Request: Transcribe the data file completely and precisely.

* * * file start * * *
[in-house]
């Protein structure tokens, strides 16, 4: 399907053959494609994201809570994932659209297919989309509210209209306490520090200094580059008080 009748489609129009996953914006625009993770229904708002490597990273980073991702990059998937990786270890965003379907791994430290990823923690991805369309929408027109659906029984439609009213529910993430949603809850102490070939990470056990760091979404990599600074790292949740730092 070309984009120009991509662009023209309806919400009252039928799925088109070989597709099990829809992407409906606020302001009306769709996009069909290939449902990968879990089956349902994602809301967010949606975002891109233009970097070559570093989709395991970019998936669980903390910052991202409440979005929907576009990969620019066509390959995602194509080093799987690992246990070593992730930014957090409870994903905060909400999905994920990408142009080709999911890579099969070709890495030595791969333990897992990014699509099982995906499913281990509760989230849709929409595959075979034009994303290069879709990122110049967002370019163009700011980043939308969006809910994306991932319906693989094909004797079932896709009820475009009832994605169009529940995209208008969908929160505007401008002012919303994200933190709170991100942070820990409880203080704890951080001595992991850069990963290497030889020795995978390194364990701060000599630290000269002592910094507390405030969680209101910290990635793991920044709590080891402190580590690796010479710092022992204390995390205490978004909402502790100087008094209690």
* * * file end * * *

[in-house]
């Protein structure tokens, strides 16, 4: 399907053959494609994201809570994932659209297919989309509210209209306490520090200094580059008080 009748489609129009996953914006625009993770229904708002490597990273980073991702990059998937990786270890965003379907791994430290990823923690991805369309929408027109659906029984439609009213529910993430949603809850102490070939990470056990760091979404990599600074790292949740730092 070309984009120009991509662009023209309806919400009252039928799925088109070989597709099990829809992407409906606020302001009306769709996009069909290939449902990968879990089956349902994602809301967010949606975002891109233009970097070559570093989709395991970019998936669980903390910052991202409440979005929907576009990969620019066509390959995602194509080093799987690992246990070593992730930014957090409870994903905060909400999905994920990408142009080709999911890579099969070709890495030595791969333990897992990014699509099982995906499913281990509760989230849709929409595959075979034009994303290069879709990122110049967002370019163009700011980043939308969006809910994306991932319906693989094909004797079932896709009820475009009832994605169009529940995209208008969908929160505007401008002012919303994200933190709170991100942070820990409880203080704890951080001595992991850069990963290497030889020795995978390194364990701060000599630290000269002592910094507390405030969680209101910290990635793991920044709590080891402190580590690796010479710092022992204390995390205490978004909402502790100087008094209690």